Despite the use of photoactive compounds, these nanoparticle photoresists are not chemically amplified. Since they do not depend on a deprotection mechanism to control the solubility of the resist, diffusion is limited and the shortcomings of current, conventional chemically amplified resists at EUV wavelengths (caused by acid diffusion) are avoided. We have developed new methods of controlling resist performance factors, depending on the selection of the photoactive compound and ligands. As part of our studies, we have endeavored to understand what factors control the resist in terms of exposure dose and sensitivity. We have confirmed that when using photoacid generators that produce a sulfonic acid, the weaker the ligand, the more sensitive the resist becomes. If a stronger ligand is used in the starting composition then the resist becomes less sensitive, but LER is less pronounced. The photoresists therefore follow the same resolution, LER, and sensitivity trade-off behavior that other more conventional resists observe.
Detailed studies of the patterning process suggest that the solubility change that occurs on exposure is in part due to the displacement of the starting ligands by new ligands, which are produced by the photoactive compounds:3 see Figure 2. For example, the sulfonic acid produced by photoacid generators (e.g., triphenylsulfonium triflate) displaces the methacrylate ligands used in many of our compositions. This ligand displacement is associated with a solubility change. Similarly, if a photoradical generator is used that produces benzoate as a product (e.g., 2,2-dimethoxy-2-phenylacetophenone), this can also displace the methacrylate ligand. There is a strong correlation between resist sensitivity and the difference in ligand strength between the starting ligand and the displacing ligand. The greater the difference, the more sensitive the resist.
Figure 2. Schematic of the ligand-displacement patterning mechanism for negative-tone pattern formation. hν: Energy. H2O: Water.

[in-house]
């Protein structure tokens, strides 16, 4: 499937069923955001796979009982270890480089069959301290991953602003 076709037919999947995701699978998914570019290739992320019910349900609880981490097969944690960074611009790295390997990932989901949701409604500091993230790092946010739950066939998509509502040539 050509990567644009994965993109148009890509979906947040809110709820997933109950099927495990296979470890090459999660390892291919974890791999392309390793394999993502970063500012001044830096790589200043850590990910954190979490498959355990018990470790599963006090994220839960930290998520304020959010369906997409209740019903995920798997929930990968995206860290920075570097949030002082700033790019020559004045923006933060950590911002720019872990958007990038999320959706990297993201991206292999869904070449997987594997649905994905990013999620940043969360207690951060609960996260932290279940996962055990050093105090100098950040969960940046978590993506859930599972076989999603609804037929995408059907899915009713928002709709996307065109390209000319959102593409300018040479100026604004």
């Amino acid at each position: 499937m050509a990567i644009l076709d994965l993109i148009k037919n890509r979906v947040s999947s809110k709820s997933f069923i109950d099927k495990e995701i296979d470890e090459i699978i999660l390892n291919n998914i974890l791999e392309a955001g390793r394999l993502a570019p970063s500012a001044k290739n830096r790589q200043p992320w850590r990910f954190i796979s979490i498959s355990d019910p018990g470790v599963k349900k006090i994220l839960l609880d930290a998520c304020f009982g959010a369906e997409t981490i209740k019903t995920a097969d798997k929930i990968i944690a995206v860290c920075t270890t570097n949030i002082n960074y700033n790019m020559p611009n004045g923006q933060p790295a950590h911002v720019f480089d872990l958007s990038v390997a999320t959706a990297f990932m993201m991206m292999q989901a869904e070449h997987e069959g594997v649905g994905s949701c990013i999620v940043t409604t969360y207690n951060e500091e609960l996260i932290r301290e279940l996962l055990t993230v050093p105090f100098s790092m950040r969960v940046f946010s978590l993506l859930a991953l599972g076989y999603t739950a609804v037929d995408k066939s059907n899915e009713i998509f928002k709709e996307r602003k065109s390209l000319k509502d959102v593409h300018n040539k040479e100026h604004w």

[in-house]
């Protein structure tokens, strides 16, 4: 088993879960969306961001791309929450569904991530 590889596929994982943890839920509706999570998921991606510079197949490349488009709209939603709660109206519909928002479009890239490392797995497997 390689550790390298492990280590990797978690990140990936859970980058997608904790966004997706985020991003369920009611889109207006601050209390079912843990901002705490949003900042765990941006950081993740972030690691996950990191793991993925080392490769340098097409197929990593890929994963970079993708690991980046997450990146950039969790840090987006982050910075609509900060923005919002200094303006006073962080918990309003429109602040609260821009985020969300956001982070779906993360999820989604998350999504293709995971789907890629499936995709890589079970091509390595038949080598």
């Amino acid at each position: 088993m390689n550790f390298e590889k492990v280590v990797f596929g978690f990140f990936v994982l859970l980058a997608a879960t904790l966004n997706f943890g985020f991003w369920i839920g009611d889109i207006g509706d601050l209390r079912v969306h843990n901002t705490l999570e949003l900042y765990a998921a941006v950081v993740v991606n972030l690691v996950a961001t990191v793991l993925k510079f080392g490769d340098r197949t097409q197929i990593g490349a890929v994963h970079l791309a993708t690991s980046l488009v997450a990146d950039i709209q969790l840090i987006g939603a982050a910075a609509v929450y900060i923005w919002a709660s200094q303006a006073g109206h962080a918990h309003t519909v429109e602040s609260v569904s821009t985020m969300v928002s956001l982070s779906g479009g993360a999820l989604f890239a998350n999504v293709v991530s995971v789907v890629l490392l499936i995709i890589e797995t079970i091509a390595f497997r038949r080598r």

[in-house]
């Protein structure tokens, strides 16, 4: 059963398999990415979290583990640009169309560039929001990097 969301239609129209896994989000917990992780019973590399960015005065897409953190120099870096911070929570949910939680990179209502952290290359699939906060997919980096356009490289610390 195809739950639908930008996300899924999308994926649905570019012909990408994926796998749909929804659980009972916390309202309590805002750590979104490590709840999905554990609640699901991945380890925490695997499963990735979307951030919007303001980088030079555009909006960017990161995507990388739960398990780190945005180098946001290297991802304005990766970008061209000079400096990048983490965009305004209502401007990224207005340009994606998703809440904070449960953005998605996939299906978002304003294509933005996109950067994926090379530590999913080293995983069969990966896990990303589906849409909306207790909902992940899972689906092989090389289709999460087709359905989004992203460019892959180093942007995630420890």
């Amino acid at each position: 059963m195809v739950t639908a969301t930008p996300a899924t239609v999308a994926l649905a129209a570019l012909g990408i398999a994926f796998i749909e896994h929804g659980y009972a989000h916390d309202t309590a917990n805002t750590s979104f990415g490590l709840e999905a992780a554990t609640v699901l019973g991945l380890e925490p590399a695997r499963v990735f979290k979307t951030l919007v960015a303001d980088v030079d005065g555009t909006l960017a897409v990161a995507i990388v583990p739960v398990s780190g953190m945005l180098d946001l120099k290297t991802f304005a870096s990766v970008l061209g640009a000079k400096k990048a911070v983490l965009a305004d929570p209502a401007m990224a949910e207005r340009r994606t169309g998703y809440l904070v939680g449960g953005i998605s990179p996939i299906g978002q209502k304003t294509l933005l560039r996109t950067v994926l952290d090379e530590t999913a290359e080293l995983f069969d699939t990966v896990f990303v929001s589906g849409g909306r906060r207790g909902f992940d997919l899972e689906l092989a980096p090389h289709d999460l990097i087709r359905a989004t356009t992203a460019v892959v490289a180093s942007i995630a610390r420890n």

In summary, these new metal oxide nanoparticle photoresists show great promise as EUV patterning materials with high sensitivity, high resolution, and high etch resistance. We have demonstrated that these photoresists have sensitivities in the range required for current sources and may provide a boost to progress in EUV patterning. As we better understand the patterning mechanism, resists with a greater tunable performance range are becoming available. Our next step is to provide limited samples of these new resists and to enhance our understanding of resist performance parameters to broaden its current process window.
International Sematech has supported critical research programs in the development of these photoresists. In particular, Cornell researchers thank Mark Neisser (Sematech) for his encouragement, support, and thoughtful interactions. We also thank our group members at Cornell University who have made these nanoparticle photoresists possible.
Christopher Ober, Emmanuel Giannelis
Christopher Ober is the Francis Bard Professor of materials engineering at Cornell University. From 1982 until 1986, he worked on the research staff at Xerox, where he focused on marking materials. He is a fellow of both the American Chemical Society and American Physical Society and was recently made a fellow of the Japan Society for the Promotion of Science.
Emmanuel Giannelis joined Cornell University in 1987, where he is currently the Walter R. Read Professor of Engineering. He is a fellow of the American Chemical Society and a corresponding member of the European Academy of Sciences.
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8679, p. 867906, 2013. doi:10.1117/12.2011490